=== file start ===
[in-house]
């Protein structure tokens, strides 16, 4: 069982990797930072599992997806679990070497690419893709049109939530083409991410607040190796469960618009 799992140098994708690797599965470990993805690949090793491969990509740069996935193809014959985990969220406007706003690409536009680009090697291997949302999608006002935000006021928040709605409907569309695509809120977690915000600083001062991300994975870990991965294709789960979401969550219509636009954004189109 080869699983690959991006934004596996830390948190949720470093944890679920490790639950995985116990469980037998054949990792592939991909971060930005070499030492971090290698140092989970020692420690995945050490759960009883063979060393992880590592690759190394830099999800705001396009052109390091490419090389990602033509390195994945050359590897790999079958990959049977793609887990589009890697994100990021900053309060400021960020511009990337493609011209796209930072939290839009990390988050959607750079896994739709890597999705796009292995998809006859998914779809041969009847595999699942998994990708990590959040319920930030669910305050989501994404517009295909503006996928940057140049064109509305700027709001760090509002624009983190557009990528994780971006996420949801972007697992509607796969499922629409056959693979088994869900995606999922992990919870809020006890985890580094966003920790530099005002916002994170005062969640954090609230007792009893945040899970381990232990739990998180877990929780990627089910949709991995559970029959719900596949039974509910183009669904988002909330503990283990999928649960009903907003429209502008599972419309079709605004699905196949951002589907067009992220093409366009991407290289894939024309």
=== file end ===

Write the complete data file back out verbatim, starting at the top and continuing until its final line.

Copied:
[in-house]
């Protein structure tokens, strides 16, 4: 069982990797930072599992997806679990070497690419893709049109939530083409991410607040190796469960618009 799992140098994708690797599965470990993805690949090793491969990509740069996935193809014959985990969220406007706003690409536009680009090697291997949302999608006002935000006021928040709605409907569309695509809120977690915000600083001062991300994975870990991965294709789960979401969550219509636009954004189109 080869699983690959991006934004596996830390948190949720470093944890679920490790639950995985116990469980037998054949990792592939991909971060930005070499030492971090290698140092989970020692420690995945050490759960009883063979060393992880590592690759190394830099999800705001396009052109390091490419090389990602033509390195994945050359590897790999079958990959049977793609887990589009890697994100990021900053309060400021960020511009990337493609011209796209930072939290839009990390988050959607750079896994739709890597999705796009292995998809006859998914779809041969009847595999699942998994990708990590959040319920930030669910305050989501994404517009295909503006996928940057140049064109509305700027709001760090509002624009983190557009990528994780971006996420949801972007697992509607796969499922629409056959693979088994869900995606999922992990919870809020006890985890580094966003920790530099005002916002994170005062969640954090609230007792009893945040899970381990232990739990998180877990929780990627089910949709991995559970029959719900596949039974509910183009669904988002909330503990283990999928649960009903907003429209502008599972419309079709605004699905196949951002589907067009992220093409366009991407290289894939024309």